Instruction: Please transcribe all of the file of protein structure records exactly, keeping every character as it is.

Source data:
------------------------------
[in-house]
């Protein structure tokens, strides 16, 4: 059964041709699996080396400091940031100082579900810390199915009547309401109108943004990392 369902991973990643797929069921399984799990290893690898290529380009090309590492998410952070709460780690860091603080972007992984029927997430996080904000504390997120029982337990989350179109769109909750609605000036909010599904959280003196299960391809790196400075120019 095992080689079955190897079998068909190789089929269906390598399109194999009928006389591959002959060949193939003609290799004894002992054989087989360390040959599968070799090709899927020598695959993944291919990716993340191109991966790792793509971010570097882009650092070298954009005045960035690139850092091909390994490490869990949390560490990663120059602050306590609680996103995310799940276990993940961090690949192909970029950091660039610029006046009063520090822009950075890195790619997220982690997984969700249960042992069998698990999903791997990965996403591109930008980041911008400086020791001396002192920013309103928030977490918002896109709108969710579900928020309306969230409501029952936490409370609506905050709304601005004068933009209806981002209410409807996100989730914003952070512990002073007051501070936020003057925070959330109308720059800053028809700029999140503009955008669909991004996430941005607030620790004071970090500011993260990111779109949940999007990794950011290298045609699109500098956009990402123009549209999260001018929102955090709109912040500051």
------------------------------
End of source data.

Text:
[in-house]
């Protein structure tokens, strides 16, 4: 059964041709699996080396400091940031100082579900810390199915009547309401109108943004990392 369902991973990643797929069921399984799990290893690898290529380009090309590492998410952070709460780690860091603080972007992984029927997430996080904000504390997120029982337990989350179109769109909750609605000036909010599904959280003196299960391809790196400075120019 095992080689079955190897079998068909190789089929269906390598399109194999009928006389591959002959060949193939003609290799004894002992054989087989360390040959599968070799090709899927020598695959993944291919990716993340191109991966790792793509971010570097882009650092070298954009005045960035690139850092091909390994490490869990949390560490990663120059602050306590609680996103995310799940276990993940961090690949192909970029950091660039610029006046009063520090822009950075890195790619997220982690997984969700249960042992069998698990999903791997990965996403591109930008980041911008400086020791001396002192920013309103928030977490918002896109709108969710579900928020309306969230409501029952936490409370609506905050709304601005004068933009209806981002209410409807996100989730914003952070512990002073007051501070936020003057925070959330109308720059800053028809700029999140503009955008669909991004996430941005607030620790004071970090500011993260990111779109949940999007990794950011290298045609699109500098956009990402123009549209999260001018929102955090709109912040500051």